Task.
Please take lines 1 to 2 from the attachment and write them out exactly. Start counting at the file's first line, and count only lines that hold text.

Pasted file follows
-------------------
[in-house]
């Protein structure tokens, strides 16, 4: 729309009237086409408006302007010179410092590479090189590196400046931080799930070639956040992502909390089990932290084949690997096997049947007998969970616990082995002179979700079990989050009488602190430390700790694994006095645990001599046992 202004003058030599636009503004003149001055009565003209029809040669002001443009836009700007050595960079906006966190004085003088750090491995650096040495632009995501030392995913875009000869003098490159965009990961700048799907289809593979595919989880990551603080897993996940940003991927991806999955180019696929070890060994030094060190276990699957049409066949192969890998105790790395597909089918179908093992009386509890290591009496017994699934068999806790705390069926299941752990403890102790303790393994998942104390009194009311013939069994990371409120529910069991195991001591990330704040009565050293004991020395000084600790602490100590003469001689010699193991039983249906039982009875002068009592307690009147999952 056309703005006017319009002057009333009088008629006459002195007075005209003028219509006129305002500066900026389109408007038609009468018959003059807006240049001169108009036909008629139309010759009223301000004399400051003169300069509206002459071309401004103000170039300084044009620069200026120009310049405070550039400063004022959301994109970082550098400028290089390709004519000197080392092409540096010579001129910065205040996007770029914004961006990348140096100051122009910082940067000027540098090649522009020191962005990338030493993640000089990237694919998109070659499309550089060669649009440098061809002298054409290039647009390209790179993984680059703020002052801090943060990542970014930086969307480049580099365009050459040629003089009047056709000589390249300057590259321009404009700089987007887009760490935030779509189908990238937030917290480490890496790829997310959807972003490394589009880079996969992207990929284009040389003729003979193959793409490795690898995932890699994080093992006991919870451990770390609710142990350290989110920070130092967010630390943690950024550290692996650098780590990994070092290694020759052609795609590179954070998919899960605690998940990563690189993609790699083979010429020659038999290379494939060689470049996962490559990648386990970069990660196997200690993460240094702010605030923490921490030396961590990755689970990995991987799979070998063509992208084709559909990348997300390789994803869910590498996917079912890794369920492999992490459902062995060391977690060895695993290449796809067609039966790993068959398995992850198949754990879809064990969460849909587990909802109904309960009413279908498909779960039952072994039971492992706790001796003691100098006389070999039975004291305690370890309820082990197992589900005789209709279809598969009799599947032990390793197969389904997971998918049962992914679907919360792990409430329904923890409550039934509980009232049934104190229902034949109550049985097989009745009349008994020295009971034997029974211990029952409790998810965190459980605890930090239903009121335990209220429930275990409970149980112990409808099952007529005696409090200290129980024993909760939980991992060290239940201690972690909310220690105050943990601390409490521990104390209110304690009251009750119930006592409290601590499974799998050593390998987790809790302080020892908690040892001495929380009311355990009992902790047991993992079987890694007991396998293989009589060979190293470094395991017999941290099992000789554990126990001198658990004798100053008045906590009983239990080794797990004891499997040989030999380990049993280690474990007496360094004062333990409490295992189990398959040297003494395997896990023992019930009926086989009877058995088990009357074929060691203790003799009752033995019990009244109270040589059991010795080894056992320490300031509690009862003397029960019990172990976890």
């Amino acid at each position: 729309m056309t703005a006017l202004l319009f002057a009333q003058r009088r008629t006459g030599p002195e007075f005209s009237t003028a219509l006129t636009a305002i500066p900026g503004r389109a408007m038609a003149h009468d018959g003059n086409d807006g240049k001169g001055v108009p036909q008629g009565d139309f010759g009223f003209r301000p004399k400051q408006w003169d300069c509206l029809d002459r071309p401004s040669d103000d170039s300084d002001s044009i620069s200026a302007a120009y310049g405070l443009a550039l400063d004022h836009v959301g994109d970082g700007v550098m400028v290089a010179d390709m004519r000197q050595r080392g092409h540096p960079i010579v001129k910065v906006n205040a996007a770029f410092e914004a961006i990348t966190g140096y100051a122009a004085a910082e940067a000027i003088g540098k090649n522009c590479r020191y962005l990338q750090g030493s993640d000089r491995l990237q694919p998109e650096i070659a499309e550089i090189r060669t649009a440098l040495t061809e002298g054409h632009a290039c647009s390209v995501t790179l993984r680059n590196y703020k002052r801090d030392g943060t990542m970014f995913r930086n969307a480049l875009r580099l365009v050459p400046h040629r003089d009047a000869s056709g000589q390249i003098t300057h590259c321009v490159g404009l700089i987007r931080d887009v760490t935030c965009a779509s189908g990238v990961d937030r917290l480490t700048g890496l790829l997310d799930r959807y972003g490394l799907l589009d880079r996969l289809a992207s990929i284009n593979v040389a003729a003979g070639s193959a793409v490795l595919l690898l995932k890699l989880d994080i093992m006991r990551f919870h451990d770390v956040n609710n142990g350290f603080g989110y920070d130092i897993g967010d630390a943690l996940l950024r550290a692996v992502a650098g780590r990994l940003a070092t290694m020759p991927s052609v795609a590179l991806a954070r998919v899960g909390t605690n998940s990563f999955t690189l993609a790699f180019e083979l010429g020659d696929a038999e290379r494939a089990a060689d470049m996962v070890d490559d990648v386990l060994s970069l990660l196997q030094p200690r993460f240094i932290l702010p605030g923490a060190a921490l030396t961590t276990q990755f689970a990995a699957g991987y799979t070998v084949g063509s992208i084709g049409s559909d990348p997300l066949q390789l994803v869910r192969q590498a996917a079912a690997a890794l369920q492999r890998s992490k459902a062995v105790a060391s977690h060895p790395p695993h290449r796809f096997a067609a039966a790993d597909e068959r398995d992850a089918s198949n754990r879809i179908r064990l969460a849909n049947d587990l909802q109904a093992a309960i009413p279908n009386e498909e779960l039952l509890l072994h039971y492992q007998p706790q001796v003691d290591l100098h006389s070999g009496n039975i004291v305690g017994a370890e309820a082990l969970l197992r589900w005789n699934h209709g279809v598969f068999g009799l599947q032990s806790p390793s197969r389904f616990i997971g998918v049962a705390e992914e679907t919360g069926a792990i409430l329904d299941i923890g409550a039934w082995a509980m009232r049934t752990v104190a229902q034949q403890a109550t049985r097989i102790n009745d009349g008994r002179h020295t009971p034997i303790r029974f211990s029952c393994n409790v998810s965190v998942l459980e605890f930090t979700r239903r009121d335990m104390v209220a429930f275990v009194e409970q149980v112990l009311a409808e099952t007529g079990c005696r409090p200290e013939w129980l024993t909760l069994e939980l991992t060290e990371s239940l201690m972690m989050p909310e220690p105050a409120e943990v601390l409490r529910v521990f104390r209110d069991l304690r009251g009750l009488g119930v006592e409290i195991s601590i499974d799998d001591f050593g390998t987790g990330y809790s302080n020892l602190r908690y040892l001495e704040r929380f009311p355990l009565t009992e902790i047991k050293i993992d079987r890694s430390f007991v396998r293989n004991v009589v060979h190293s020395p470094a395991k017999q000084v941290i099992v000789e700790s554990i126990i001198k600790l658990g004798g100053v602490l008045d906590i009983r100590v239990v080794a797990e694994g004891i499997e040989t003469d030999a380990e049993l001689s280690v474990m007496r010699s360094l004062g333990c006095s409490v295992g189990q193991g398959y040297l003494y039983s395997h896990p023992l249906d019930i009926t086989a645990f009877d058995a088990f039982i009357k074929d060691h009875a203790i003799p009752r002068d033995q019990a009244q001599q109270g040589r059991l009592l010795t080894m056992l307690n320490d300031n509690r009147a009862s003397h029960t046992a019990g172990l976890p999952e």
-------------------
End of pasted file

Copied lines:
[in-house]
């Protein structure tokens, strides 16, 4: 729309009237086409408006302007010179410092590479090189590196400046931080799930070639956040992502909390089990932290084949690997096997049947007998969970616990082995002179979700079990989050009488602190430390700790694994006095645990001599046992 202004003058030599636009503004003149001055009565003209029809040669002001443009836009700007050595960079906006966190004085003088750090491995650096040495632009995501030392995913875009000869003098490159965009990961700048799907289809593979595919989880990551603080897993996940940003991927991806999955180019696929070890060994030094060190276990699957049409066949192969890998105790790395597909089918179908093992009386509890290591009496017994699934068999806790705390069926299941752990403890102790303790393994998942104390009194009311013939069994990371409120529910069991195991001591990330704040009565050293004991020395000084600790602490100590003469001689010699193991039983249906039982009875002068009592307690009147999952 056309703005006017319009002057009333009088008629006459002195007075005209003028219509006129305002500066900026389109408007038609009468018959003059807006240049001169108009036909008629139309010759009223301000004399400051003169300069509206002459071309401004103000170039300084044009620069200026120009310049405070550039400063004022959301994109970082550098400028290089390709004519000197080392092409540096010579001129910065205040996007770029914004961006990348140096100051122009910082940067000027540098090649522009020191962005990338030493993640000089990237694919998109070659499309550089060669649009440098061809002298054409290039647009390209790179993984680059703020002052801090943060990542970014930086969307480049580099365009050459040629003089009047056709000589390249300057590259321009404009700089987007887009760490935030779509189908990238937030917290480490890496790829997310959807972003490394589009880079996969992207990929284009040389003729003979193959793409490795690898995932890699994080093992006991919870451990770390609710142990350290989110920070130092967010630390943690950024550290692996650098780590990994070092290694020759052609795609590179954070998919899960605690998940990563690189993609790699083979010429020659038999290379494939060689470049996962490559990648386990970069990660196997200690993460240094702010605030923490921490030396961590990755689970990995991987799979070998063509992208084709559909990348997300390789994803869910590498996917079912890794369920492999992490459902062995060391977690060895695993290449796809067609039966790993068959398995992850198949754990879809064990969460849909587990909802109904309960009413279908498909779960039952072994039971492992706790001796003691100098006389070999039975004291305690370890309820082990197992589900005789209709279809598969009799599947032990390793197969389904997971998918049962992914679907919360792990409430329904923890409550039934509980009232049934104190229902034949109550049985097989009745009349008994020295009971034997029974211990029952409790998810965190459980605890930090239903009121335990209220429930275990409970149980112990409808099952007529005696409090200290129980024993909760939980991992060290239940201690972690909310220690105050943990601390409490521990104390209110304690009251009750119930006592409290601590499974799998050593390998987790809790302080020892908690040892001495929380009311355990009992902790047991993992079987890694007991396998293989009589060979190293470094395991017999941290099992000789554990126990001198658990004798100053008045906590009983239990080794797990004891499997040989030999380990049993280690474990007496360094004062333990409490295992189990398959040297003494395997896990023992019930009926086989009877058995088990009357074929060691203790003799009752033995019990009244109270040589059991010795080894056992320490300031509690009862003397029960019990172990976890």